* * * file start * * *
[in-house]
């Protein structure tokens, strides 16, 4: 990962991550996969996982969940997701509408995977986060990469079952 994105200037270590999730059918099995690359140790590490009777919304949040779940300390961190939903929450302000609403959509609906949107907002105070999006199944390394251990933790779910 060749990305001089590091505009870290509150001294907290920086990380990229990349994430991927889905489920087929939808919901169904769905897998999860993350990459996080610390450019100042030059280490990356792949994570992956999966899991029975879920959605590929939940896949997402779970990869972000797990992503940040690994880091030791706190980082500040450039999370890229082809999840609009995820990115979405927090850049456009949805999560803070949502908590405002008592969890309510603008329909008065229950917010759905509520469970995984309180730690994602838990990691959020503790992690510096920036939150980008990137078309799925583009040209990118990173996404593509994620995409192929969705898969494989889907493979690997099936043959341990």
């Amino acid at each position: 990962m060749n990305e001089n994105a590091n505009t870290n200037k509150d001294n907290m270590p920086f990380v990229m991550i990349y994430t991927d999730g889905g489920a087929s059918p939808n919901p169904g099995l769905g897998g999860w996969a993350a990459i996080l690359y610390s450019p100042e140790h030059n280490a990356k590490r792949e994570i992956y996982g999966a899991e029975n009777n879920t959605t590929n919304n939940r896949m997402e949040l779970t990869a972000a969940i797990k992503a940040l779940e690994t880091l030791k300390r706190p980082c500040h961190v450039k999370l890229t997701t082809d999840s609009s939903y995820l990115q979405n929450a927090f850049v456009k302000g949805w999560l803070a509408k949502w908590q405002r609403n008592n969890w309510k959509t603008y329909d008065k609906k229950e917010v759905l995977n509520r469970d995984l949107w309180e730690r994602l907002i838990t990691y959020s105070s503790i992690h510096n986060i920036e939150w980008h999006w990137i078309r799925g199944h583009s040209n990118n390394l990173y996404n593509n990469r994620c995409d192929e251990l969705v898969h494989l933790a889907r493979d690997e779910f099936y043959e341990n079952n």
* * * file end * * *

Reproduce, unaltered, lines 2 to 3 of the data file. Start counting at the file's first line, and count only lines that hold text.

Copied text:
């Protein structure tokens, strides 16, 4: 990962991550996969996982969940997701509408995977986060990469079952 994105200037270590999730059918099995690359140790590490009777919304949040779940300390961190939903929450302000609403959509609906949107907002105070999006199944390394251990933790779910 060749990305001089590091505009870290509150001294907290920086990380990229990349994430991927889905489920087929939808919901169904769905897998999860993350990459996080610390450019100042030059280490990356792949994570992956999966899991029975879920959605590929939940896949997402779970990869972000797990992503940040690994880091030791706190980082500040450039999370890229082809999840609009995820990115979405927090850049456009949805999560803070949502908590405002008592969890309510603008329909008065229950917010759905509520469970995984309180730690994602838990990691959020503790992690510096920036939150980008990137078309799925583009040209990118990173996404593509994620995409192929969705898969494989889907493979690997099936043959341990």
């Amino acid at each position: 990962m060749n990305e001089n994105a590091n505009t870290n200037k509150d001294n907290m270590p920086f990380v990229m991550i990349y994430t991927d999730g889905g489920a087929s059918p939808n919901p169904g099995l769905g897998g999860w996969a993350a990459i996080l690359y610390s450019p100042e140790h030059n280490a990356k590490r792949e994570i992956y996982g999966a899991e029975n009777n879920t959605t590929n919304n939940r896949m997402e949040l779970t990869a972000a969940i797990k992503a940040l779940e690994t880091l030791k300390r706190p980082c500040h961190v450039k999370l890229t997701t082809d999840s609009s939903y995820l990115q979405n929450a927090f850049v456009k302000g949805w999560l803070a509408k949502w908590q405002r609403n008592n969890w309510k959509t603008y329909d008065k609906k229950e917010v759905l995977n509520r469970d995984l949107w309180e730690r994602l907002i838990t990691y959020s105070s503790i992690h510096n986060i920036e939150w980008h999006w990137i078309r799925g199944h583009s040209n990118n390394l990173y996404n593509n990469r994620c995409d192929e251990l969705v898969h494989l933790a889907r493979d690997e779910f099936y043959e341990n079952n």